Learning About Learning AgilityAre you open to new ways of thinking? Do you continuously learn new skills? Or do you struggle when it’s time to do things differently?

CCL research has long shown that successful leaders continue to develop on the job. But the willingness and ability to learn throughout one’s career appears to be increasingly important as changing technology, markets and methods require new skills and behaviors. What is needed to succeed at one level or in one setting does not necessarily translate to another.

In fact, over the long term, your current skill-set is of secondary importance to your ability to learn new knowledge, skills and behaviors that will equip you to respond to future challenges.

So how do you gauge your level of learning agility? What does it take to be an agile learner?

In a new CCL white paper, Learning About Learning Agility, Adam Mitchinson and Robert Morris, Ph.D., of the Teachers College, Columbia University, describe five facets of learning agility:

  1. Innovating: Agile learners are not afraid to challenge the status quo.
  2. Performing: Agile learners remain calm in the face of difficulty.
  3. Reflecting: Agile learners take time to reflect on their experiences.
  4. Risking: Agile learners purposefully put themselves in challenging situations.
  5. Defending: Agile learners are simply open to learning and resist the temptation to become defensive in the face of adversity.

The first four facets enable one’s learning agility and the fifth frustrates or impedes it.

Mitchinson, Morris and their research team at Teachers College developed the Learning Agility Assessment Inventory (LAAI) to measure these five main facets of learning-agile behavior. To get a good sense of your personal learning agility, consider your behaviors in the same five categories:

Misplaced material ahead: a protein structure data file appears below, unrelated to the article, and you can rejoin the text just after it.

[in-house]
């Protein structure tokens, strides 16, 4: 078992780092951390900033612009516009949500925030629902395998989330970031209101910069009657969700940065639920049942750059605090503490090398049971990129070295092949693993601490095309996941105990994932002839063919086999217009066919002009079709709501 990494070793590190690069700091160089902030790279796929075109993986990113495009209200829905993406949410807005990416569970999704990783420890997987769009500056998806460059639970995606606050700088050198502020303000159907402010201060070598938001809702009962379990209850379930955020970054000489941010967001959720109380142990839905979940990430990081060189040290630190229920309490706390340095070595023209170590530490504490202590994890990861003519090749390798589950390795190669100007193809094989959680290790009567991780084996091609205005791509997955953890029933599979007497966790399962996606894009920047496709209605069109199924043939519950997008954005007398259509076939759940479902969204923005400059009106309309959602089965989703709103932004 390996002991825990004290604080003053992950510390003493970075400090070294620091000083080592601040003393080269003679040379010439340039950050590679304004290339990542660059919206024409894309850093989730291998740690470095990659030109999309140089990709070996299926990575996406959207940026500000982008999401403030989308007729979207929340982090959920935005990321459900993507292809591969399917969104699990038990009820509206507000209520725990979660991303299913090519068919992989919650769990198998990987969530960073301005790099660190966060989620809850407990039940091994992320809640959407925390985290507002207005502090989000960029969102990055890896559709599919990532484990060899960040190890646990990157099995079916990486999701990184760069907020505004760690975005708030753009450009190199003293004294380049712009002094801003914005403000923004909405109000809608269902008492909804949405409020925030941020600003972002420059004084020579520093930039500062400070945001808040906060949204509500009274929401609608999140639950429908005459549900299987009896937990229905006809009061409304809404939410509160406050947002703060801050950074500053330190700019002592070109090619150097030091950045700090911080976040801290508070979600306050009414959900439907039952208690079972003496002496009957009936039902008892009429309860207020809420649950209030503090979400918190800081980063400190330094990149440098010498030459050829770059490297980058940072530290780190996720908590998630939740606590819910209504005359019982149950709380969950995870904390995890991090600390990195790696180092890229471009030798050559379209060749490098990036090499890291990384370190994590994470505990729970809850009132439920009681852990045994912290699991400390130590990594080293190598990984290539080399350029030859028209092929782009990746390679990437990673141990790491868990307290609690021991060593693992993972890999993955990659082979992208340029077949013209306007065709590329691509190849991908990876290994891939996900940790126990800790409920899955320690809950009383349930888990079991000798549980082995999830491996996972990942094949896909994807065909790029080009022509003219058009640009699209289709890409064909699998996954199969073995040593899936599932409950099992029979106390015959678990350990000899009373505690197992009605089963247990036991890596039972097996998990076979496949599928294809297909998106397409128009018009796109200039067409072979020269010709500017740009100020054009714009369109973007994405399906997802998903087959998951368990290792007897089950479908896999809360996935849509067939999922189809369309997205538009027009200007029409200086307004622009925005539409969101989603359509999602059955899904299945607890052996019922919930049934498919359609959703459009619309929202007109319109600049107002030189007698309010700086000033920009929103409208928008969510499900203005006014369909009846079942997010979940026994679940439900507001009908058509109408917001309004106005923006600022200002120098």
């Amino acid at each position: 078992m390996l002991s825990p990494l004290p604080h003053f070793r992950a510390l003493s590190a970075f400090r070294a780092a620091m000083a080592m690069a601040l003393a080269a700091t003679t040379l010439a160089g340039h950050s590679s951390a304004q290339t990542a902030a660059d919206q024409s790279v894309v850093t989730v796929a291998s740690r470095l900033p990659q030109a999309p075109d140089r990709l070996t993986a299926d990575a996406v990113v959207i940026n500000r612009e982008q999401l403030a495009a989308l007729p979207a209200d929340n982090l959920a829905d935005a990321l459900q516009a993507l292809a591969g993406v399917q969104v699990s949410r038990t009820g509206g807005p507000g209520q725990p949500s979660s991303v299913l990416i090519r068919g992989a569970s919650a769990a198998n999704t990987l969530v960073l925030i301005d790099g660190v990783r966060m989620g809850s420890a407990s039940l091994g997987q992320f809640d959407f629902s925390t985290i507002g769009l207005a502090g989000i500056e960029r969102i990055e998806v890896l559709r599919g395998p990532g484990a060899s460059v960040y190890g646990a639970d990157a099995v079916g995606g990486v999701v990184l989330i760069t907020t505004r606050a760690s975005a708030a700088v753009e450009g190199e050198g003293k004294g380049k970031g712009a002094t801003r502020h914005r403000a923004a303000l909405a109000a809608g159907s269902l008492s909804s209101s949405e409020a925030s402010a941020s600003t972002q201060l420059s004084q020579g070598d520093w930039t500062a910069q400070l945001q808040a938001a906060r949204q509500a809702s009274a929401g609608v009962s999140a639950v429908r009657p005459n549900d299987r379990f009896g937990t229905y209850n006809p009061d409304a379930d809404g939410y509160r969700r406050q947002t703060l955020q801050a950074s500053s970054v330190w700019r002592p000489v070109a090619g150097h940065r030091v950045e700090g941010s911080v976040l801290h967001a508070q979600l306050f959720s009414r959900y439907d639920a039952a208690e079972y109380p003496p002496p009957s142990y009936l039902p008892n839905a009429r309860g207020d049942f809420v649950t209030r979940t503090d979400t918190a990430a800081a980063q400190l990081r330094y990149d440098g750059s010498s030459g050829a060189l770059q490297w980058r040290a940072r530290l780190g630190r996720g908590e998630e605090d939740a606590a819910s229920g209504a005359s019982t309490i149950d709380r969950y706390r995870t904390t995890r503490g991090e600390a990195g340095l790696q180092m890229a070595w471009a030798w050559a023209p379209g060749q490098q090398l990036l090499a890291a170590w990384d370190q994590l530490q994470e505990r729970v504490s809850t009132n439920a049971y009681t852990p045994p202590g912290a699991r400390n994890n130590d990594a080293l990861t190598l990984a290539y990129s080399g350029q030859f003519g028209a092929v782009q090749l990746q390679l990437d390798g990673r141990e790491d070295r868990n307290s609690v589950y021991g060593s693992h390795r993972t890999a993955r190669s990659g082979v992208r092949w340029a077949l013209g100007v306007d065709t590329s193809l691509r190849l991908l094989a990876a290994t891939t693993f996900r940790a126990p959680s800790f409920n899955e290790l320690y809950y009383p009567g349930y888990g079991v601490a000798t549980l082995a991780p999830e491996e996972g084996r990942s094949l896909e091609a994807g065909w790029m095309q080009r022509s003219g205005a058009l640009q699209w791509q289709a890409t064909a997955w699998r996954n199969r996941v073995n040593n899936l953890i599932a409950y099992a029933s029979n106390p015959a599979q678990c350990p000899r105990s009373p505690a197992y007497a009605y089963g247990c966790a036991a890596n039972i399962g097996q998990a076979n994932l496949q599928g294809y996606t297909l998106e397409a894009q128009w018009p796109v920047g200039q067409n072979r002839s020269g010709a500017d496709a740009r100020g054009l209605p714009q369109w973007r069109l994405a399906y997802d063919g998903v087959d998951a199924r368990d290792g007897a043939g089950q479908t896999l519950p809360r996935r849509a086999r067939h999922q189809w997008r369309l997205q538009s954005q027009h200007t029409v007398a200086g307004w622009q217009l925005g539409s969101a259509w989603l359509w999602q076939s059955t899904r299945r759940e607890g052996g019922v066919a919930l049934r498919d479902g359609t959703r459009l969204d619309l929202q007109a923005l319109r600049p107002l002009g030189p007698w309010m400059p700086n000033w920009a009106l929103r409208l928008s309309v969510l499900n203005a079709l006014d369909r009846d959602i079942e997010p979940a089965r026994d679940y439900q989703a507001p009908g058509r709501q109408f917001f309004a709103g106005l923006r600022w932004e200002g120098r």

Innovate Challenge the status quo in an attempt to make improvements? Experiment with new ideas and endeavor to find the best solution to each individual problem? OR Try to achieve the best with what I have at my disposal? Choose the most readily available solution and move on to the next challenge?
Perform Pick up on subtle cues to build a better understanding of the problem? Stay calm when faced with a challenge or stressful situation? OR Trust my intuition to guide me to a solution? Use stress as energy to get things done more quickly?
Reflect Make time to critically reflect on my experiences? Examine past failures for lessons? OR Move quickly from one task to another in order to accomplish more? Put failure quickly behind me in order to focus on the next challenge?
Take Risks Volunteer for roles that are ambiguous, new or otherwise challenging? Take enjoyment from struggling with a challenging problem? OR Take on challenges where I know I can be successful? Take enjoyment from managing a well-oiled machine?
Defend Consider my personal role in both successes and failures? Seek feedback because I need it? OR Take credit for success and quickly make excuses for failure? Listen to feedback because others want to give it?

When you read the above statements, which side of the line seems to describe you better? If you identify with the statements on the left, you may already embody many of the components of learning agility. If you fall on the right, you’ve got room for improvement where learning is concerned.

This article is adapted from Learning About Learning Agility, a CCL white paper by Adam Mitchinson and Robert Morris, Ph.D. Contributors: W. Warner Burke, Ph.D. & Doctoral Research Group, Phillip Braddy, Ph.D., Michael Campbell, William Pasmore, Ph.D.

Next month: Tips for Improving Your Learning Agility

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